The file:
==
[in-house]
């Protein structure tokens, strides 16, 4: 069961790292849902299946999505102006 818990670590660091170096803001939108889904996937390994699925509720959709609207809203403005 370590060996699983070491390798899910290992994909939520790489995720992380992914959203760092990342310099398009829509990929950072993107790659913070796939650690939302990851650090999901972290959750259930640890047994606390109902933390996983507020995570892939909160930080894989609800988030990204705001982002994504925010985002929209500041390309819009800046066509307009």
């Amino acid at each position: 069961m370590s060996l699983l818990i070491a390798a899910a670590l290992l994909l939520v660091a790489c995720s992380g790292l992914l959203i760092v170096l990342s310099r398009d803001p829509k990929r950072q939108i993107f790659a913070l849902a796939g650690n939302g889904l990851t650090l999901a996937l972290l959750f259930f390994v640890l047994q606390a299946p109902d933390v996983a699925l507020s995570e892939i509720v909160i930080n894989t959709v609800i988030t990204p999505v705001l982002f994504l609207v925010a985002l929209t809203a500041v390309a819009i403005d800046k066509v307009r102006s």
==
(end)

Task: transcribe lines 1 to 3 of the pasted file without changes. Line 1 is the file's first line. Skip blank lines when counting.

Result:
[in-house]
């Protein structure tokens, strides 16, 4: 069961790292849902299946999505102006 818990670590660091170096803001939108889904996937390994699925509720959709609207809203403005 370590060996699983070491390798899910290992994909939520790489995720992380992914959203760092990342310099398009829509990929950072993107790659913070796939650690939302990851650090999901972290959750259930640890047994606390109902933390996983507020995570892939909160930080894989609800988030990204705001982002994504925010985002929209500041390309819009800046066509307009």
């Amino acid at each position: 069961m370590s060996l699983l818990i070491a390798a899910a670590l290992l994909l939520v660091a790489c995720s992380g790292l992914l959203i760092v170096l990342s310099r398009d803001p829509k990929r950072q939108i993107f790659a913070l849902a796939g650690n939302g889904l990851t650090l999901a996937l972290l959750f259930f390994v640890l047994q606390a299946p109902d933390v996983a699925l507020s995570e892939i509720v909160i930080n894989t959709v609800i988030t990204p999505v705001l982002f994504l609207v925010a985002l929209t809203a500041v390309a819009i403005d800046k066509v307009r102006s």